There is something uniquely exciting about live theater. The presence and energy of the actors, the sense of collaboration between the performers and the audience, and the realization that every performance is unique combine again and again to guarantee the continued appeal and cultural resonance of this age-old art form. If “all the world’s a stage,” as Shakespeare would have it, then the world’s greatest theater cities represent the crème de la crème of live performance. They also provide excellent locales for luxury apartments that offer access to an impressive range of theaters not found anywhere else.
A few blocks south of Central Park and Lincoln Center on the west side of Midtown Manhattan, New York’s Theater District and nearby Theater Row stand at the center of the theatrical world. Presenting everything from long-running Broadway musicals to independent Off-Off-Broadway shows, New York attracts talent and audiences from all over. For those who love live theater, this section of Midtown serves up an inexhaustible playbill of performances, from established classics to avant-garde works.
From its famed West End to Shakespeare’s Globe, the Barbican, and the National Theatre, London remains the capital of the English-speaking theater world, as it has been for hundreds of years. This vibrant scene has something for everyone including West End musicals, new dramas at Chelsea’s Royal Court Theatre, and innovative stagings of classics at the New Vic. Stratford’s Royal Shakespeare Company performs in London on a regular basis, and smaller outlets like the Bloomsbury and Tricycle theaters and the Battersea Arts Centre cater to those who prefer more intimate productions.
Along with its preeminence in classical music and opera, Paris has a grand tradition of Francophone theatre, from Molière to Jean Genet. Theatrical venues include Comédie-Française, Odéon-Théâtre de l'Europe, Théâtre du Châtelet, and Théâtre Mogador for musicals and the Théâtre Paris-Villette for contemporary plays. In recent years, the City of Light has begun courting younger and English-speaking audiences. A new company named Theatre in Paris produces plays with English surtitles, and the recently launched Paris Fringe festival offers contemporary shows as well as performances in English.
As the name of its famous comedy troupe The Second City suggests, Chicago prides itself on its theater scene and enjoys challenging New York’s U.S. preeminence in that regard. Improv theater was actually invented at the University of Chicago, and the city is particularly rich in comedy venues. Most of today’s great comics and comic actors once performed stand-up in front of Chicago crowds. While Steppenwolf, the Goodman Theatre, and The Chicago Theater are all anchors of the Windy City’s theatrical circuit, numerous other large and small performance spaces host everything from Broadway musicals to contemporary works to plays and operas performed in Polish and Lithuanian for two of the city’s top immigrant populations.
In Athens, plays are produced in or adjacent to some of the world’s oldest theatrical venues such as the Odeon of Herodes Atticus on a slope of the Acropolis and the Lycabettus Theatre on one side of Lycabettus Hill, which overlooks the city. Both have served as settings for the 60-year-old Athens and Epidaurus Festival, which in recent years has expanded to other performance spaces around the city and built its own dedicated site in the Tavros district. Modern theaters abound as well. The National Theatre of Greece and the Badminton Theater (converted from a 2004 Olympics venue) are two of the city’s major stages.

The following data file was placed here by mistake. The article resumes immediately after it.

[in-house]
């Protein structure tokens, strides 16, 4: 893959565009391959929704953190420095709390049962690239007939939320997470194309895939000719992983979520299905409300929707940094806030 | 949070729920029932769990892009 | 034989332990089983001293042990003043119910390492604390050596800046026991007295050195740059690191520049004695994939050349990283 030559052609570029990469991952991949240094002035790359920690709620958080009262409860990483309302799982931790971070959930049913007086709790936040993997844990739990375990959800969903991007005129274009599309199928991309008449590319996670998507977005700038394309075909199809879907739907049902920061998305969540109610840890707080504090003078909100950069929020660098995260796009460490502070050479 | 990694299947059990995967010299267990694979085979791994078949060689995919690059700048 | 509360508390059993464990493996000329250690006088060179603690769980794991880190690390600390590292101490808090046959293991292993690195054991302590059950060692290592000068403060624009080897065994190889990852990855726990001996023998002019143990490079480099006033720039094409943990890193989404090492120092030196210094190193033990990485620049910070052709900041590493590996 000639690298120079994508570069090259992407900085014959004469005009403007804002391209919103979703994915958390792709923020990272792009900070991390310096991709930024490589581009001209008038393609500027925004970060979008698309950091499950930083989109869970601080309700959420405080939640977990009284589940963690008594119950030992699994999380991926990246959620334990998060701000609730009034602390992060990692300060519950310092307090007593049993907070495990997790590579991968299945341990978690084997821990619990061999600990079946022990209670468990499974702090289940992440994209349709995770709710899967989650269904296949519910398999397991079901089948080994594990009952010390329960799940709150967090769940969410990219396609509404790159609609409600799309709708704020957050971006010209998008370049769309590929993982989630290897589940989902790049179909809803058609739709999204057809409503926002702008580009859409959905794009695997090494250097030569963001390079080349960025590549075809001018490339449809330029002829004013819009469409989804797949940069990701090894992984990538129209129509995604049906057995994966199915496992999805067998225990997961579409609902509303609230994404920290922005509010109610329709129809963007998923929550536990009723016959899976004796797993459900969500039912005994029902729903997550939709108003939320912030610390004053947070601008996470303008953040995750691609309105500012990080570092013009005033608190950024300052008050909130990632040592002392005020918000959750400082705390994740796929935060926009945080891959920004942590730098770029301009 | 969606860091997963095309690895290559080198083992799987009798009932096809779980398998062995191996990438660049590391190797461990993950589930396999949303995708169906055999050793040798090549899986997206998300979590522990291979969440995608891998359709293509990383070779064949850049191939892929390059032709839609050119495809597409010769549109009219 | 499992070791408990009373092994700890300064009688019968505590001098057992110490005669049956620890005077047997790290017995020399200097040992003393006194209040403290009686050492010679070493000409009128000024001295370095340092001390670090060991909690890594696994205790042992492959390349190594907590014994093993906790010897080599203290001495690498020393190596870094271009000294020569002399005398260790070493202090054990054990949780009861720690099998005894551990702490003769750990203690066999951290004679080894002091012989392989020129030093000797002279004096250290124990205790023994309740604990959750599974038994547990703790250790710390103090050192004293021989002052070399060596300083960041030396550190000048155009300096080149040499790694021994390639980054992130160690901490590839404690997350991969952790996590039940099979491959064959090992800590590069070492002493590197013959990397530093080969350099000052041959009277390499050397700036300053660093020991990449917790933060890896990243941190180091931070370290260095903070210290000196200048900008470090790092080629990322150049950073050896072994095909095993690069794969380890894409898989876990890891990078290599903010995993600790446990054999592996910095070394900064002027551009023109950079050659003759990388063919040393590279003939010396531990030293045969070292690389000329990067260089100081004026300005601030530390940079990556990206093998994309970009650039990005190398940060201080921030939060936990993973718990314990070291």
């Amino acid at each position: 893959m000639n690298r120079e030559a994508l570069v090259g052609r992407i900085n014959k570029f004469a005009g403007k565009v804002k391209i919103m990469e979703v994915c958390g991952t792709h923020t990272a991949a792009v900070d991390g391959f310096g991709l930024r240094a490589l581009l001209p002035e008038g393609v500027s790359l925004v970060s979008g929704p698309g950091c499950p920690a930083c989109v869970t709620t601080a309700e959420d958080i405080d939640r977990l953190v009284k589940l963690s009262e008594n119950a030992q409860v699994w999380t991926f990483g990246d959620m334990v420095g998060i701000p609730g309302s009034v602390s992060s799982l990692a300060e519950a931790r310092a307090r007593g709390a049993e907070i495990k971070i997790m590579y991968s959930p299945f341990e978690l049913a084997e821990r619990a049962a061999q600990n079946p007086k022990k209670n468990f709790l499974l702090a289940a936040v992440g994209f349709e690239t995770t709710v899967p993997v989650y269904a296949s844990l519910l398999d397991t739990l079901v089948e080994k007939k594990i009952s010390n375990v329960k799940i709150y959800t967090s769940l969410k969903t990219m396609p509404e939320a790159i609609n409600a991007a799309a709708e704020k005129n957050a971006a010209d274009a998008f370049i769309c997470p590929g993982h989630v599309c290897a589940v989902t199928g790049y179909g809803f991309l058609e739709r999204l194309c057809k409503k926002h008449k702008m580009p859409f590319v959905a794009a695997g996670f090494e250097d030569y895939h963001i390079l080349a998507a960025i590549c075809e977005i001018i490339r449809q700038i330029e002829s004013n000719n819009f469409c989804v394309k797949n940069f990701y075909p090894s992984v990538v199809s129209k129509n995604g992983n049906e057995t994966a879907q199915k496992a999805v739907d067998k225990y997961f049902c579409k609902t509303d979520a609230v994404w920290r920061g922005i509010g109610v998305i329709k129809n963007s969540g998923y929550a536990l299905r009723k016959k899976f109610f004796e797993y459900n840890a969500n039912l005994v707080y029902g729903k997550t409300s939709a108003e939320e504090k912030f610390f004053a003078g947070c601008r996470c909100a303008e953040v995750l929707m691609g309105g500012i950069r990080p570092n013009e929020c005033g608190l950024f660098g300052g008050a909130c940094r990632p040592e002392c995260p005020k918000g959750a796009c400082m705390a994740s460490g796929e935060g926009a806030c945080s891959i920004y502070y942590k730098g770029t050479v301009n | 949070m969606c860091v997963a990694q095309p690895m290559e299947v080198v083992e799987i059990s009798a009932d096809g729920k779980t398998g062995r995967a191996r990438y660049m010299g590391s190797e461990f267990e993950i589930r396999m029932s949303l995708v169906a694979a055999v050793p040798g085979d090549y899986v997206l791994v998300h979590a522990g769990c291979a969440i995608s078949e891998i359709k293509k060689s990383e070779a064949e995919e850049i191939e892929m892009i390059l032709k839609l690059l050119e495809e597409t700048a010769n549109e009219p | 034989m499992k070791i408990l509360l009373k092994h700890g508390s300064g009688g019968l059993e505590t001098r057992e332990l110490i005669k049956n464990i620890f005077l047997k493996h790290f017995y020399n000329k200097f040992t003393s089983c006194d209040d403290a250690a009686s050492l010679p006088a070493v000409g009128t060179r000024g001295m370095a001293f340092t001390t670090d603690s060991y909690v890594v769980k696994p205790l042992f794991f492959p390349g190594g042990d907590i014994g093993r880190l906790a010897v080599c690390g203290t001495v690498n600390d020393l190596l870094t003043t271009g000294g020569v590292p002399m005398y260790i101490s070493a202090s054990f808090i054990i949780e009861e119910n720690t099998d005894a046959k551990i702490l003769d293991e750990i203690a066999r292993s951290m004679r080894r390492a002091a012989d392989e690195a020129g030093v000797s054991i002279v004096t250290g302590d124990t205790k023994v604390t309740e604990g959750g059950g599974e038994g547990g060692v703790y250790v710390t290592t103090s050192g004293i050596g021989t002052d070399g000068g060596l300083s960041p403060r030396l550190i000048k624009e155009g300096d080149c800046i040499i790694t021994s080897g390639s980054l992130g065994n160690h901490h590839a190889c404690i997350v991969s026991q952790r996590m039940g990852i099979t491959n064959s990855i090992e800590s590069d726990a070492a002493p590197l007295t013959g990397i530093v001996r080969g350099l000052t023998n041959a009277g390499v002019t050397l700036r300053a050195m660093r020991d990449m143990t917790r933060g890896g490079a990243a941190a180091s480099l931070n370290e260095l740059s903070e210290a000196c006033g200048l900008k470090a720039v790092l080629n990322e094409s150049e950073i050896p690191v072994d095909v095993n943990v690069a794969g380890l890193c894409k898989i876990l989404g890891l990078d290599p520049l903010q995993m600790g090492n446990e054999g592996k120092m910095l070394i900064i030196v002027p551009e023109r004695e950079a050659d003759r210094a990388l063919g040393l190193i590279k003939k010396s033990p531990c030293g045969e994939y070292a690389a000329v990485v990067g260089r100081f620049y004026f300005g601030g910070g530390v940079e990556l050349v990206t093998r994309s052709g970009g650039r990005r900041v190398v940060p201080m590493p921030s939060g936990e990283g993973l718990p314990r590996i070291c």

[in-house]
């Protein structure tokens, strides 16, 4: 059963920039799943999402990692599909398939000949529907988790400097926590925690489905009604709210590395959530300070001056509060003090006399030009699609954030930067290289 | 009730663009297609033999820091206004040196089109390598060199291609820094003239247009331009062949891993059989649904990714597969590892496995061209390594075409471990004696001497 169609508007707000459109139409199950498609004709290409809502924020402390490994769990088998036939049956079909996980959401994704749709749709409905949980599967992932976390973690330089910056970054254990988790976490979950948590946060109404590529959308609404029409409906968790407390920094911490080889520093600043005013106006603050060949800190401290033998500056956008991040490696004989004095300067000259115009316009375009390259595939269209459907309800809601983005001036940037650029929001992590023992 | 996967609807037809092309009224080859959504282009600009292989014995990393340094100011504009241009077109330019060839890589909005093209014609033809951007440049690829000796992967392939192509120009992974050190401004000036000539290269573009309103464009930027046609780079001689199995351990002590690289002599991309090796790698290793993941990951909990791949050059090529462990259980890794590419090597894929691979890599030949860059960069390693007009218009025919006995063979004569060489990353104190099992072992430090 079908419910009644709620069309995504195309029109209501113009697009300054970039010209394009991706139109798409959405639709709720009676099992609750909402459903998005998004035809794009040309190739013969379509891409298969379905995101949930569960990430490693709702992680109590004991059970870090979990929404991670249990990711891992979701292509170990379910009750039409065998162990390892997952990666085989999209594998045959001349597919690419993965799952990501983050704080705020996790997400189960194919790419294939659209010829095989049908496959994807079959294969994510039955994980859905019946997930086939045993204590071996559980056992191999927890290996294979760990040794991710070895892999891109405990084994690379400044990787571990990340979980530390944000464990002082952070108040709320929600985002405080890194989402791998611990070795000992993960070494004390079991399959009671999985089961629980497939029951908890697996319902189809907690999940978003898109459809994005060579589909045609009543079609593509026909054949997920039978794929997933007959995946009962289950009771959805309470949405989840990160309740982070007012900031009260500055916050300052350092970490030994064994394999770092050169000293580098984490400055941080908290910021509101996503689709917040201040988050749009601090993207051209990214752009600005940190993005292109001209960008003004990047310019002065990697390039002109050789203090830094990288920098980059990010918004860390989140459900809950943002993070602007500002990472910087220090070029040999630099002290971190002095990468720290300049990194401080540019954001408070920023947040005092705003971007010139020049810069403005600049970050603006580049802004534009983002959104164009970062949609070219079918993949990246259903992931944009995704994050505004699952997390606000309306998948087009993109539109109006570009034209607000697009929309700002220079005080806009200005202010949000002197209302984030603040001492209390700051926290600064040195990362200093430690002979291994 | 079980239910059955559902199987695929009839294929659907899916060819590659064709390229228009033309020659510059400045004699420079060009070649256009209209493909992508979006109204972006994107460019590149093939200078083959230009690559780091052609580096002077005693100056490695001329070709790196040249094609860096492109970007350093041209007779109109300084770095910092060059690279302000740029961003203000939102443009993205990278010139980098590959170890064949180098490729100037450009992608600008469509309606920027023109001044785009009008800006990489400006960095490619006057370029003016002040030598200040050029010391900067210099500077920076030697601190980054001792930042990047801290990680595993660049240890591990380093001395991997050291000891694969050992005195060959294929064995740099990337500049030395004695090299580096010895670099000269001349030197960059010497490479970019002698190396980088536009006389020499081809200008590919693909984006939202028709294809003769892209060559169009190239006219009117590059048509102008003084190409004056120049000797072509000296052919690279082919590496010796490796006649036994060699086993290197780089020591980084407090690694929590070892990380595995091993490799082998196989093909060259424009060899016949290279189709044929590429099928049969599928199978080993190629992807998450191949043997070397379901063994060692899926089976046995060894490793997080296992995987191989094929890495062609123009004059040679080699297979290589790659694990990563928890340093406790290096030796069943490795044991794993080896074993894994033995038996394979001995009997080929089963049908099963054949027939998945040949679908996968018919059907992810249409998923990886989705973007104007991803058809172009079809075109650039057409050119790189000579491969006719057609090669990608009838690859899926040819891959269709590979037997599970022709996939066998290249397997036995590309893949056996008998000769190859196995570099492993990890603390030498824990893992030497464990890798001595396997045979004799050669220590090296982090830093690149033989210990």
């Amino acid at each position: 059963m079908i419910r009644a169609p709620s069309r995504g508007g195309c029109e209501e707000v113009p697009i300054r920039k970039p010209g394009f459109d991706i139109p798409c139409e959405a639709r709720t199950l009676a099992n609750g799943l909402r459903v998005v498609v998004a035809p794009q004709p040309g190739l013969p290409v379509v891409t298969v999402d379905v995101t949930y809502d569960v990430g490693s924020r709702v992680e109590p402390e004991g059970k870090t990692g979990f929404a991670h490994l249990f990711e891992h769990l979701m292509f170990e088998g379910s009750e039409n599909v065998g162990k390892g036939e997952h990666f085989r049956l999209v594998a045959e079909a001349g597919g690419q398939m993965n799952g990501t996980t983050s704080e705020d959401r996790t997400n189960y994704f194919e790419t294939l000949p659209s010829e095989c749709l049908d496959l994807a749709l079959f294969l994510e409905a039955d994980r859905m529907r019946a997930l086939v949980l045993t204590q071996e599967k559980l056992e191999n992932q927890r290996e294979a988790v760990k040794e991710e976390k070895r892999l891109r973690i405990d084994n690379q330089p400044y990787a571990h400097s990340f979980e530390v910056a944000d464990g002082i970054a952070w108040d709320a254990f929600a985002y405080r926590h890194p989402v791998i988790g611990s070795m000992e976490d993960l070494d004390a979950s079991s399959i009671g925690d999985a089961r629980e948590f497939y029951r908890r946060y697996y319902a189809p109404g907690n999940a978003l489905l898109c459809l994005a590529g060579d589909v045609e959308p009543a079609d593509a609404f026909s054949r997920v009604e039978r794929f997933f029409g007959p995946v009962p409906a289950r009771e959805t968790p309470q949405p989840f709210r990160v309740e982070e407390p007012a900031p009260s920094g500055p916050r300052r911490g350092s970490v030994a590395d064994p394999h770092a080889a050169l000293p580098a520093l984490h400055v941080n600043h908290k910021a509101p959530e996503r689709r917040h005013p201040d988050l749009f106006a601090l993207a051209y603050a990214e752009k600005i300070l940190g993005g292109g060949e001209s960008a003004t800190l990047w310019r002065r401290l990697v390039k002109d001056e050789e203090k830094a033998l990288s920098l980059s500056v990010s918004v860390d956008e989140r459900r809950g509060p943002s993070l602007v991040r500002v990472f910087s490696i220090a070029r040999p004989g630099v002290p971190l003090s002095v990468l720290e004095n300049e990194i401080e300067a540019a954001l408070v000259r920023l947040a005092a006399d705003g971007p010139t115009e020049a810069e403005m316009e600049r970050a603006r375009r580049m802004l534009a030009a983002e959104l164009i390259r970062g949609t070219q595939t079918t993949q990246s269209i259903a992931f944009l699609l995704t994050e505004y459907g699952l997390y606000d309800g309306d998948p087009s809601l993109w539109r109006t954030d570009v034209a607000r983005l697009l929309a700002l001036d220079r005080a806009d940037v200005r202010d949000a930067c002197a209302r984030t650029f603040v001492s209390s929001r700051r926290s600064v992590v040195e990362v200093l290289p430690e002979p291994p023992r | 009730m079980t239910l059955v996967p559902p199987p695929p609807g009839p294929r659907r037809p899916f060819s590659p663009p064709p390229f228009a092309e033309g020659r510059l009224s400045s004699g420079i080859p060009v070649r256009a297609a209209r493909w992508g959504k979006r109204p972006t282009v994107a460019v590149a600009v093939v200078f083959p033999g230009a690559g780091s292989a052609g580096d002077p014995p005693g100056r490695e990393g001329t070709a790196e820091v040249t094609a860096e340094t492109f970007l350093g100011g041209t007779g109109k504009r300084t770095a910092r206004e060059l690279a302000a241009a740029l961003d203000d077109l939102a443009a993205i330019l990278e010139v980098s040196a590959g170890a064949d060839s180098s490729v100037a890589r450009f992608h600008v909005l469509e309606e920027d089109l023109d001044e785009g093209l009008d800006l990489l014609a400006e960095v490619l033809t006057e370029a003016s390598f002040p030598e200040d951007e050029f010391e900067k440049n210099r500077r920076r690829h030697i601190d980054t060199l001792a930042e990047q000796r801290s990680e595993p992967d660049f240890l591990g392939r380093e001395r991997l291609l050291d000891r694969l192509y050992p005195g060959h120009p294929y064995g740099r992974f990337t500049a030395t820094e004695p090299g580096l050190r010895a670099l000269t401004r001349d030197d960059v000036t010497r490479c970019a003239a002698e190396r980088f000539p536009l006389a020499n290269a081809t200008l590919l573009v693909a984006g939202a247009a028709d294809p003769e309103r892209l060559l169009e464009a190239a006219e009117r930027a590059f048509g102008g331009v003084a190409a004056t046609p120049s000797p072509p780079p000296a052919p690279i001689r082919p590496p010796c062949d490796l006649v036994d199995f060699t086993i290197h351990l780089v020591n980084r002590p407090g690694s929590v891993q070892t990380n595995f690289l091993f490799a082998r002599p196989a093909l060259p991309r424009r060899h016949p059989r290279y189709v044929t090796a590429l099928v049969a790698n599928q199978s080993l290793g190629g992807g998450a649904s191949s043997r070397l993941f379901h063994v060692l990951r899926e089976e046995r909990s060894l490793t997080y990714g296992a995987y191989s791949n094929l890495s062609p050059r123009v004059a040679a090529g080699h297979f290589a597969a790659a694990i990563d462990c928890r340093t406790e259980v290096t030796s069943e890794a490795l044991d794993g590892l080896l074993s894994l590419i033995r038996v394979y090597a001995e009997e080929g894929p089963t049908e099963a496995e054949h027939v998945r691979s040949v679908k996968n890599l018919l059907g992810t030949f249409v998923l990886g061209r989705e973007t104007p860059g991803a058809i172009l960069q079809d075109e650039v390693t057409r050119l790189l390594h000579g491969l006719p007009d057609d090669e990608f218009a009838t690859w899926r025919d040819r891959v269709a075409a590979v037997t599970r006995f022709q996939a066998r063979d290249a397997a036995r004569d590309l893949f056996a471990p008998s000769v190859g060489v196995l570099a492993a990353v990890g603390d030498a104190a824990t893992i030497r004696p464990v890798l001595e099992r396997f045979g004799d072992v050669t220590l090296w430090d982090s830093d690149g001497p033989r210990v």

Toronto is home to a thriving theater scene that is centered near downtown within the city’s larger Entertainment District. Its Royal Alexandra Theatre is the oldest continuously operating theater in North America, and Soulpepper in the modern Young Centre for the Performing Arts is a renowned year-round repertory company. Each summer, the city hosts the Toronto Fringe and SummerWorks Performance festivals. The renowned Shaw Festival in nearby Niagara-on-the-Lake as well as the Stratford Festival (formerly the Stratford Shakespeare Festival) effectively supplement the city’s booming theater scene, which includes a regular schedule of traveling shows from New York and London.
Home of the Sydney Festival, Sydney Theatre Company, and National Institute of Dramatic Art —whose alumni include Mel Gibson, Cate Blanchett, and Judy Davis—Sydney is known for its world-class theater scene. Many famous actors were nurtured in (and often return to) local theaters such as the Belvoir St Theatre and Griffin Theatre Company. Sydney boasts a wide range of venues large and small, including its celebrated Opera House, which contains two theatrical stages in addition to its concert and opera venues.
Latin America’s theatrical capital is Buenos Aires, home of the Festival Internacional de Buenos Aires and the Complejo Teatral de Buenos Aires (CTBA), the leading performing arts center for the Spanish-speaking world. The crown jewel of the city’s theatrical venues, Teatro Colón, is said to be one of the most important and acoustically perfect opera houses anywhere. The national stage and comedy theatre, Teatro Nacional Cervantes, is just two blocks north of Teatro Colón, and the Teatro General San Martín is the oldest of the CTBA’s complex of seven impressive venues. Avenida Corrientes, “the street that never sleeps,” also known as the Broadway of Buenos Aires, serves as the historic center of this dynamic city’s theater district.